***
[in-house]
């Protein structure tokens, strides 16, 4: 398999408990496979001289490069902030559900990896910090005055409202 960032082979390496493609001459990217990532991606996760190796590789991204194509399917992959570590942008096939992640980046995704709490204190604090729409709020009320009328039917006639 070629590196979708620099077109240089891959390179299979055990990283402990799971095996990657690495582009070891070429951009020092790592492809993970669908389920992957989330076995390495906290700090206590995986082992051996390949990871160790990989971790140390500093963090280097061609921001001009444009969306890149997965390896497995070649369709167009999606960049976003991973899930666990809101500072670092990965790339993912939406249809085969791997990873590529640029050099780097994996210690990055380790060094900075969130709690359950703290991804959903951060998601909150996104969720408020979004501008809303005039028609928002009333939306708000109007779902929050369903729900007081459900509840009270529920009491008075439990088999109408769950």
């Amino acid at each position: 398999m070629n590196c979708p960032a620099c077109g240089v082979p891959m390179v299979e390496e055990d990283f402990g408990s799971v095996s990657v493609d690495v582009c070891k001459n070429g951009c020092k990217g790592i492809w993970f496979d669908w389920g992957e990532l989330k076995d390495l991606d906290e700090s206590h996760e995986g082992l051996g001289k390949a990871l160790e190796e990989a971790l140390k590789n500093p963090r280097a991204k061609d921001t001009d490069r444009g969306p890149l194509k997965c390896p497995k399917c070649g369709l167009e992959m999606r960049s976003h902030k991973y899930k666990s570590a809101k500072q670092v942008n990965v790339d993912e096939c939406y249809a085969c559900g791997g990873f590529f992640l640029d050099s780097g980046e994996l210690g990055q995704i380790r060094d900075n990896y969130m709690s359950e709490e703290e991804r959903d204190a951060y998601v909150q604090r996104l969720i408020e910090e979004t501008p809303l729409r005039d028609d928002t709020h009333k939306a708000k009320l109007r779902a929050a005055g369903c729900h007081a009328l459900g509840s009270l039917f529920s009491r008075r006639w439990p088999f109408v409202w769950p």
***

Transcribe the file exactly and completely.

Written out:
[in-house]
């Protein structure tokens, strides 16, 4: 398999408990496979001289490069902030559900990896910090005055409202 960032082979390496493609001459990217990532991606996760190796590789991204194509399917992959570590942008096939992640980046995704709490204190604090729409709020009320009328039917006639 070629590196979708620099077109240089891959390179299979055990990283402990799971095996990657690495582009070891070429951009020092790592492809993970669908389920992957989330076995390495906290700090206590995986082992051996390949990871160790990989971790140390500093963090280097061609921001001009444009969306890149997965390896497995070649369709167009999606960049976003991973899930666990809101500072670092990965790339993912939406249809085969791997990873590529640029050099780097994996210690990055380790060094900075969130709690359950703290991804959903951060998601909150996104969720408020979004501008809303005039028609928002009333939306708000109007779902929050369903729900007081459900509840009270529920009491008075439990088999109408769950």
């Amino acid at each position: 398999m070629n590196c979708p960032a620099c077109g240089v082979p891959m390179v299979e390496e055990d990283f402990g408990s799971v095996s990657v493609d690495v582009c070891k001459n070429g951009c020092k990217g790592i492809w993970f496979d669908w389920g992957e990532l989330k076995d390495l991606d906290e700090s206590h996760e995986g082992l051996g001289k390949a990871l160790e190796e990989a971790l140390k590789n500093p963090r280097a991204k061609d921001t001009d490069r444009g969306p890149l194509k997965c390896p497995k399917c070649g369709l167009e992959m999606r960049s976003h902030k991973y899930k666990s570590a809101k500072q670092v942008n990965v790339d993912e096939c939406y249809a085969c559900g791997g990873f590529f992640l640029d050099s780097g980046e994996l210690g990055q995704i380790r060094d900075n990896y969130m709690s359950e709490e703290e991804r959903d204190a951060y998601v909150q604090r996104l969720i408020e910090e979004t501008p809303l729409r005039d028609d928002t709020h009333k939306a708000k009320l109007r779902a929050a005055g369903c729900h007081a009328l459900g509840s009270l039917f529920s009491r008075r006639w439990p088999f109408v409202w769950p």